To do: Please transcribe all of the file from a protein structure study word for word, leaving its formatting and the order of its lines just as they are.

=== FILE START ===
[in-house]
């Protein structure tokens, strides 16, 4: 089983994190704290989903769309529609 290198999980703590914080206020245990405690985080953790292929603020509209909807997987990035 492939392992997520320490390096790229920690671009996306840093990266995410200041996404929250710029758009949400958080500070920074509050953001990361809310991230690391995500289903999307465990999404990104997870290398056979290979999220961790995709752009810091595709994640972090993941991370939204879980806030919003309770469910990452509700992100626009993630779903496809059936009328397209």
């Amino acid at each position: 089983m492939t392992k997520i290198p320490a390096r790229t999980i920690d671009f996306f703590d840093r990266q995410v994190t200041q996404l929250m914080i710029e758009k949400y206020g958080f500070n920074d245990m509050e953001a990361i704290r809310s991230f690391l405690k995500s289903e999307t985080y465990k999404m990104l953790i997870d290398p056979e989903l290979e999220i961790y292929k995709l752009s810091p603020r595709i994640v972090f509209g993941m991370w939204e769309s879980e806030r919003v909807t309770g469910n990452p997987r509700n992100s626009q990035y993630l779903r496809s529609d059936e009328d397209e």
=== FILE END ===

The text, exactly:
[in-house]
């Protein structure tokens, strides 16, 4: 089983994190704290989903769309529609 290198999980703590914080206020245990405690985080953790292929603020509209909807997987990035 492939392992997520320490390096790229920690671009996306840093990266995410200041996404929250710029758009949400958080500070920074509050953001990361809310991230690391995500289903999307465990999404990104997870290398056979290979999220961790995709752009810091595709994640972090993941991370939204879980806030919003309770469910990452509700992100626009993630779903496809059936009328397209």
């Amino acid at each position: 089983m492939t392992k997520i290198p320490a390096r790229t999980i920690d671009f996306f703590d840093r990266q995410v994190t200041q996404l929250m914080i710029e758009k949400y206020g958080f500070n920074d245990m509050e953001a990361i704290r809310s991230f690391l405690k995500s289903e999307t985080y465990k999404m990104l953790i997870d290398p056979e989903l290979e999220i961790y292929k995709l752009s810091p603020r595709i994640v972090f509209g993941m991370w939204e769309s879980e806030r919003v909807t309770g469910n990452p997987r509700n992100s626009q990035y993630l779903r496809s529609d059936e009328d397209e």